It was only last week that I had cause to ponder how the resurgence of trad’n’true heavy metal has helped to make it more of a done thing to toss around warmongering iconography, in both words and pictures. Conan, a three-piece doom metal sluggernaut from Liverpool, are... well, they’re called Conan is what. The metal world’s failure to overuse the fuck out of this name is a total elephant-in-the-room baffler from where I’m sitting, but you snooze you lose, especially if you snooze for thirty years or so, metal world. Horseback Battle Hammer, forgive me for recycling a week-old observation here, sounds like the result of a generative internet game or set of novelty fridge magnets, as titles go. I’m down with this, just as much as I’m down with all the songtitles on the new Harvey Milk record reading like they were scratched on the wall by a middle-aged man who ten minutes ago had just come up from his parents’ basement to axe them to death. Spice of life, man.
Right, so Conan. More mysterious and skulking than your average British doom/sludge/whatever crew circa 2010, they have technically been together four years, Horseback Battle Hammer being their second EP (four songs, 33 minutes); accurately they have been inactive for most of this and their debut Battle in the Swamp was never properly released. Their ex-band credentials are thin at best, although I’m compelled to note that drummer Paul O’Neill was apparently once in ska-punk band Zen Baseballbat. Effectively unencumbered by past form, then, Conan proceed to render themselves one of the most savagely compelling things happening in all of metal right now.
They’re not what you’d call trad doom exactly – not enough explicit Sabbath ancestry; a taste for rolling the listener up in thick carpets of distortion rather than whisking him away on guitar solo wings – but any heads deep enough in the rabbithole to know what ‘that early-Nineties Maryland doom sound’ means might get some twinges of recognition from opener ‘Krull’ onwards. It lasts just over nine minutes, primarily at a wretched trudge, and speeds up to a gut-flaunting gallop about 60 seconds before its end. Namecheck-wise, Conan are not impervious to comparison. Electric Wizard have been here before (literally, in the case of Foel, the Welsh studio where this was given a magnificent recording), in their less psychedelic and most flatly hate-filled moments, and bands like Moss and Monarch have the same knack for planting powerchords and leaving them to rot. ‘Dying Giant’s vocals actually make me think of a more distant, desperate version of Steve Brooks – maybe more redolent of his time fronting Floor than Torche, then.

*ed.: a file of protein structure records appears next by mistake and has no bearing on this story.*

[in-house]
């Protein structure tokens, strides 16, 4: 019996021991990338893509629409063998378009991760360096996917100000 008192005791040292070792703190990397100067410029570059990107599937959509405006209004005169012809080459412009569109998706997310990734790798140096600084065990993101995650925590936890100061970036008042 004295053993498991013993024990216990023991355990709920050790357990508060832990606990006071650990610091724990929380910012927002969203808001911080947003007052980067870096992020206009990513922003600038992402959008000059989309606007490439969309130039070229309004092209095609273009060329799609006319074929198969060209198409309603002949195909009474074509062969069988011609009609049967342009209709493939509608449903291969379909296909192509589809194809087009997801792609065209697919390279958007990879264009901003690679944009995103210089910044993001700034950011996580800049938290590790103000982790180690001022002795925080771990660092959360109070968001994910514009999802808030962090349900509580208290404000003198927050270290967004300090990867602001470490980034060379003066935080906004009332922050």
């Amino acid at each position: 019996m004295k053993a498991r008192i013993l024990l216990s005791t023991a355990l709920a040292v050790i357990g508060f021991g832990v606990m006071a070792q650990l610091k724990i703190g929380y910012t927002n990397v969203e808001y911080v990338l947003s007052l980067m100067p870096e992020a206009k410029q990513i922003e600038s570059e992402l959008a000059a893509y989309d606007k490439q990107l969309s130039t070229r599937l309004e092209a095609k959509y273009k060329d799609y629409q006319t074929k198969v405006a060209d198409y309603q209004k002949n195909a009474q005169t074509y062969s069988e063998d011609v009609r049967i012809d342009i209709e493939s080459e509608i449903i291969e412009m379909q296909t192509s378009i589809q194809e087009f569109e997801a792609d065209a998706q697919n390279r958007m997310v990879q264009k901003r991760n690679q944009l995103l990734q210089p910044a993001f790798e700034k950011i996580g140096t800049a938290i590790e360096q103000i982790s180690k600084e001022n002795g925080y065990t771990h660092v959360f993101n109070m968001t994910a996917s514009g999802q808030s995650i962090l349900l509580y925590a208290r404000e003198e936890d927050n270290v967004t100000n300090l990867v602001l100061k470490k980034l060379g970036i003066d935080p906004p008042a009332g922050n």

For a band operating in an intentionally limited stylistic space, though, there is a truly impressive individuality to Horseback Battle Hammer. By the time you peep the clock as ‘Sea Lord’, the 11-minute bearded bastard of a closer, comes to a conclusion with feedback imitating chill northern winds (north-western, that should perhaps say), you ought to have elected to throw it on again. If you’re not one to sweat the slow stuff, this ought to repeat itself over time, too. Thereafter, maybe Conan can be convinced to play live more than once in a blue doom moon.
8Noel Gardner's Score